What does 2013 hold for financial services IT?

While regulation will force banks to invest in IT, customer demand is imposing other pressures, such as mobile banking platforms

With 140,000 pages of financial services regulation published in the last two years, banks have to perform a balancing act when it comes to IT investments. 

While rules introduced to make it easier for consumers to switch accounts will overtly force banks to invest in IT, there are covert pressures emanating from customer demand, such as the need for mobile banking platforms.

Computer Weekly spoke to industry experts about their predictions for IT spending in financial services in 2013.

Anonymous senior banking IT professional

“The main IT theme for 2013 appears to be regulatory projects. There are a very large number across different business units, products and geographies. Although I'm not close to the details of individual projects, I see the budgets and main themes.

"Following all the bad news about what the banks have been doing in recent years I think everyone – management, shareholders, regulators – is turning to IT to put more systems in place which monitor and trap any bad behaviour as well as provide more reporting to regulators and cater for all the changes in regulations.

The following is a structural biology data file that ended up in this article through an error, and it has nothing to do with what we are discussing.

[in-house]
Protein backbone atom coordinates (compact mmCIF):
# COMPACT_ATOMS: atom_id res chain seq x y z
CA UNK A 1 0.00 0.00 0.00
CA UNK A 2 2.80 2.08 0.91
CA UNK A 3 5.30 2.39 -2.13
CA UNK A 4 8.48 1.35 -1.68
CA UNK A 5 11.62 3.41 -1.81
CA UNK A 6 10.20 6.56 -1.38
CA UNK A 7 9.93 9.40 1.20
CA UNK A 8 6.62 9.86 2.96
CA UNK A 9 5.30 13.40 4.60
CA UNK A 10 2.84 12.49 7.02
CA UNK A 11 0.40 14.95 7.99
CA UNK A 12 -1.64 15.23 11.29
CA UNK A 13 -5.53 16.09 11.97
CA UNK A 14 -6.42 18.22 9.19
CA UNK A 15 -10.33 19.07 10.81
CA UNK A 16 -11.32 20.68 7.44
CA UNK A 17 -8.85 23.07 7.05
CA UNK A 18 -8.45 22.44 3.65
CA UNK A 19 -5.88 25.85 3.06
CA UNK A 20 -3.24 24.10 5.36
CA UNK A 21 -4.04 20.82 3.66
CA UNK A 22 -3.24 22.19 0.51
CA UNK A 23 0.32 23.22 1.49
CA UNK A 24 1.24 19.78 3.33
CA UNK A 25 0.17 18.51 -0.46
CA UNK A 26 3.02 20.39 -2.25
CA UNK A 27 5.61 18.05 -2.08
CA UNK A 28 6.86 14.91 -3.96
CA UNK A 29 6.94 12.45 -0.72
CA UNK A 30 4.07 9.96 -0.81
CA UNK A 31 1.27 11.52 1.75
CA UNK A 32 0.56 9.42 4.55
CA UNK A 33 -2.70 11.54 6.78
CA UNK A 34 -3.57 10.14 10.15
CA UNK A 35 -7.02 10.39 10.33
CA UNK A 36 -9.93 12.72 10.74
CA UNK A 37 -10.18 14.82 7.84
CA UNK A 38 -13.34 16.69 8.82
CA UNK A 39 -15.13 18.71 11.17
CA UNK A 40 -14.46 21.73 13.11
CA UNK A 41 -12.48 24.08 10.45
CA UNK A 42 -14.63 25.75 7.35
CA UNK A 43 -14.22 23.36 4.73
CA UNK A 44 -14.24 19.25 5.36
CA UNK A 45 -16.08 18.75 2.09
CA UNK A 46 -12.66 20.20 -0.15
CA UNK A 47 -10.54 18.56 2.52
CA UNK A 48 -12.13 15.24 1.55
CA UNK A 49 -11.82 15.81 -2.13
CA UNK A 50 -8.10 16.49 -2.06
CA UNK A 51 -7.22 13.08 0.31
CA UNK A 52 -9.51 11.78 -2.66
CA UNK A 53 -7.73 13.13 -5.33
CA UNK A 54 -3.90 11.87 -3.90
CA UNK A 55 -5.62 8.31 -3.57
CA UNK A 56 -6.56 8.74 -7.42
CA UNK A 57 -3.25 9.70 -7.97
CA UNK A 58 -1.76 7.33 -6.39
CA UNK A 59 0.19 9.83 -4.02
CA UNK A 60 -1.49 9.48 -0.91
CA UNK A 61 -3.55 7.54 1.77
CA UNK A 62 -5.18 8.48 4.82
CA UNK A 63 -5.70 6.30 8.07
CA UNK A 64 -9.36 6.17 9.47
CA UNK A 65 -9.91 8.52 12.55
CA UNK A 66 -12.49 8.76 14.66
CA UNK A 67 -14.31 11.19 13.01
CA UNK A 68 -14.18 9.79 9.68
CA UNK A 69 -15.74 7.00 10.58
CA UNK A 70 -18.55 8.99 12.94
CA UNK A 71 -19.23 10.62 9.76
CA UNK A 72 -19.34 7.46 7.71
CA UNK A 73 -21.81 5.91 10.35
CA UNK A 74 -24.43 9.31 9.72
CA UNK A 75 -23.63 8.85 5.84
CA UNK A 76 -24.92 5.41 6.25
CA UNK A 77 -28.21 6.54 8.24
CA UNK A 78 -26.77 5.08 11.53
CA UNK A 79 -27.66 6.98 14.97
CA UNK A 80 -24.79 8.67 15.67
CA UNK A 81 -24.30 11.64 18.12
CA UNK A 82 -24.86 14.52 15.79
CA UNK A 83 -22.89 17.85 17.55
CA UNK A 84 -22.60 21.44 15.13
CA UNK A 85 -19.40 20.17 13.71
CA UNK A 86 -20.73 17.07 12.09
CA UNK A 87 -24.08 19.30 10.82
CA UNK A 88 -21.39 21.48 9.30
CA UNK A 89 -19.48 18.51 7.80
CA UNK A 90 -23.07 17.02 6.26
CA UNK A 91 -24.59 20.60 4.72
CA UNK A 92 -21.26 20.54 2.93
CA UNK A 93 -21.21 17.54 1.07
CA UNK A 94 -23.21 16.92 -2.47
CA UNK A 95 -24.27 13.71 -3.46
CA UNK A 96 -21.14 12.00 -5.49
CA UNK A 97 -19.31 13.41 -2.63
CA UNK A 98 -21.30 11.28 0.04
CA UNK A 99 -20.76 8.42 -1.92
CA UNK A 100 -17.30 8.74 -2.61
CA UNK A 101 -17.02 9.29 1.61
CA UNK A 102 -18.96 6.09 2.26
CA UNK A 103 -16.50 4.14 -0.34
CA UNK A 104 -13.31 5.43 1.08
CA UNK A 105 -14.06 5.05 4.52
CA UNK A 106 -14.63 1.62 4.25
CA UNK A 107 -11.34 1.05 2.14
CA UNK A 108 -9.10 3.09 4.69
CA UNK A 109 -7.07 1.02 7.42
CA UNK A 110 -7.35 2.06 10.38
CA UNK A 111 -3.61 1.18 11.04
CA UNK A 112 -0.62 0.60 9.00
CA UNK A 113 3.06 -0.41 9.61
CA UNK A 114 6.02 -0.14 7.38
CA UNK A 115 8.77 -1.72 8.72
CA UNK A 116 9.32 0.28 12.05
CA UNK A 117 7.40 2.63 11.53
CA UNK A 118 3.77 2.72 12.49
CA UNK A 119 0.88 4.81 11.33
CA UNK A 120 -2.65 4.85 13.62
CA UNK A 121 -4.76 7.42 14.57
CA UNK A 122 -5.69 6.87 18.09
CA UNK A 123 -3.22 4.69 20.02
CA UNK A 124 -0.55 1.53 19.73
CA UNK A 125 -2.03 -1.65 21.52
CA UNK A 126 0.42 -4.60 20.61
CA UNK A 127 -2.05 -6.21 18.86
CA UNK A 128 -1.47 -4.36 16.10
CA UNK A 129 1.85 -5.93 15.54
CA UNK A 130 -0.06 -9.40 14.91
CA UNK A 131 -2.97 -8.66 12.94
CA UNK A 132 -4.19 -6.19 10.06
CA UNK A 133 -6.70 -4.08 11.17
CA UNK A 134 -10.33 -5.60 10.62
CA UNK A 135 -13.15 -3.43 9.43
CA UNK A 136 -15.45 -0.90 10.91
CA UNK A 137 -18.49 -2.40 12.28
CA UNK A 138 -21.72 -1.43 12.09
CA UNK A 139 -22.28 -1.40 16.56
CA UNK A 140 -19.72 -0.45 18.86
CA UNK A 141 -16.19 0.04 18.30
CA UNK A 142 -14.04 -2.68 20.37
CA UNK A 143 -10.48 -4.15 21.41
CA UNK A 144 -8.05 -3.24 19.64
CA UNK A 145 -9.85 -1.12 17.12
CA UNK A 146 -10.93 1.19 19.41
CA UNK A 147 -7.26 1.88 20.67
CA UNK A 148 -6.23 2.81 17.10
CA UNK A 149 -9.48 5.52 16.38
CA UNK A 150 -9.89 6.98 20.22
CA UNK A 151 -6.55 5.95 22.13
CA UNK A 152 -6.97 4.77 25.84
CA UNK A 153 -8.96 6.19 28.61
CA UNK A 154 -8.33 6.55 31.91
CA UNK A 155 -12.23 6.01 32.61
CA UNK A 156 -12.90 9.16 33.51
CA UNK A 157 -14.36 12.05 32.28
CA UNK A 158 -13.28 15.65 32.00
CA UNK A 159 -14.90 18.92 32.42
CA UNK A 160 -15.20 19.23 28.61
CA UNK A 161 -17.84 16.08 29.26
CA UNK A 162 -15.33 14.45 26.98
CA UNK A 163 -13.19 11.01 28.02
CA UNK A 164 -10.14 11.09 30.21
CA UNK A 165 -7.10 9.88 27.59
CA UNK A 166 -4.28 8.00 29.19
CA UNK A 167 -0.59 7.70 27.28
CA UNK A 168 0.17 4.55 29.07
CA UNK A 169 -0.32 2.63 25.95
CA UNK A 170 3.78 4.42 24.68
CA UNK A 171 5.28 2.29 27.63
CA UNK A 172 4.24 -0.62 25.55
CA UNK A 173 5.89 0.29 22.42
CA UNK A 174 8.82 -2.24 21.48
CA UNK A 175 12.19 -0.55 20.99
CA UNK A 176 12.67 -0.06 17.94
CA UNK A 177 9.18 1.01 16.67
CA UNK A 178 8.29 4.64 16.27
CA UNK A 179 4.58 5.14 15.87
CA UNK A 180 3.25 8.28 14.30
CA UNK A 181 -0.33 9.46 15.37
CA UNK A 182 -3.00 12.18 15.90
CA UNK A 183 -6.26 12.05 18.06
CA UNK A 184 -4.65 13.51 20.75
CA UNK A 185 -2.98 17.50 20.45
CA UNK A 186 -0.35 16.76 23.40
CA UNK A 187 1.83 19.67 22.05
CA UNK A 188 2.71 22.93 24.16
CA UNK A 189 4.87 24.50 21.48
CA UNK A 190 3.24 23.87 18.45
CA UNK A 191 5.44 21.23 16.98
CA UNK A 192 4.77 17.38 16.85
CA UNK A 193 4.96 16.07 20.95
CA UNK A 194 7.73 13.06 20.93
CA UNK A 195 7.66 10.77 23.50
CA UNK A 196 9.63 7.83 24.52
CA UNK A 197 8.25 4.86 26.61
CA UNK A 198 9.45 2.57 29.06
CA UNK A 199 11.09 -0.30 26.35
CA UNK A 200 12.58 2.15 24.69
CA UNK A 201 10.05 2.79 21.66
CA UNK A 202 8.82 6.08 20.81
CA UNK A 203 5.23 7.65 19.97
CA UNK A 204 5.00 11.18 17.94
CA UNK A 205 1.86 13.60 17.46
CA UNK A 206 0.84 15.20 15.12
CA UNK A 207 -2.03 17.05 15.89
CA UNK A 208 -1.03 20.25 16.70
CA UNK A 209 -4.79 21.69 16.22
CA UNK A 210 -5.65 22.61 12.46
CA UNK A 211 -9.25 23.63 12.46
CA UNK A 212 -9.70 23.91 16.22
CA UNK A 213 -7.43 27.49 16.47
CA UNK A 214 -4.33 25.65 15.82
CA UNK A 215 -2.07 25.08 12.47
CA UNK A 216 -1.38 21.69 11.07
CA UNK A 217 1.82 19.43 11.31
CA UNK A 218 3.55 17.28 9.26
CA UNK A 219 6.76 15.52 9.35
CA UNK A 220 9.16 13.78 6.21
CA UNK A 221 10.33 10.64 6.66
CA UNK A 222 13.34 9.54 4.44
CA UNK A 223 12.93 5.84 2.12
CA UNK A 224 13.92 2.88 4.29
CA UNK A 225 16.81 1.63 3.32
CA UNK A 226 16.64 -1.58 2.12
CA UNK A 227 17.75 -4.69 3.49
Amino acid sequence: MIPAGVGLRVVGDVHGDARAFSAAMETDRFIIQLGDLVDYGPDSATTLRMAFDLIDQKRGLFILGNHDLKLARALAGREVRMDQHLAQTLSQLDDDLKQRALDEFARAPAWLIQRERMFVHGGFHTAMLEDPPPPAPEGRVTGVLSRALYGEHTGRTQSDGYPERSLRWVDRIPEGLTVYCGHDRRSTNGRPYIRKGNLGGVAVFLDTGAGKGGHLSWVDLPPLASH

"I also sense more appreciation and recognition for IT generally as management and regulators realise the solution to many of the issues over the last few years could be addressed by IT solutions. So I think IT is high-profile again rather than just buried somewhere in the back office. A few years ago I remember IT staff used to say they worked for a bank or an investment bank but these days they prefer to say they ‘work in IT’ which is probably a sign they are proud of what they do but not so proud of the industry they work in right now.”

Rik Turner and Daniel Mayo, financial services analysts at Ovum

Daniel Mayo said: “For European retail banking, key IT investment priorities will be mobile banking, marketing and product development with contact centers and online banking secondary investment priorities as banks focus on improving the customer experience. In contrast to the corporate banking and capital markets side, regulation and compliance will be significant, but will not dominant IT investment in the way it has in the years since the crisis.”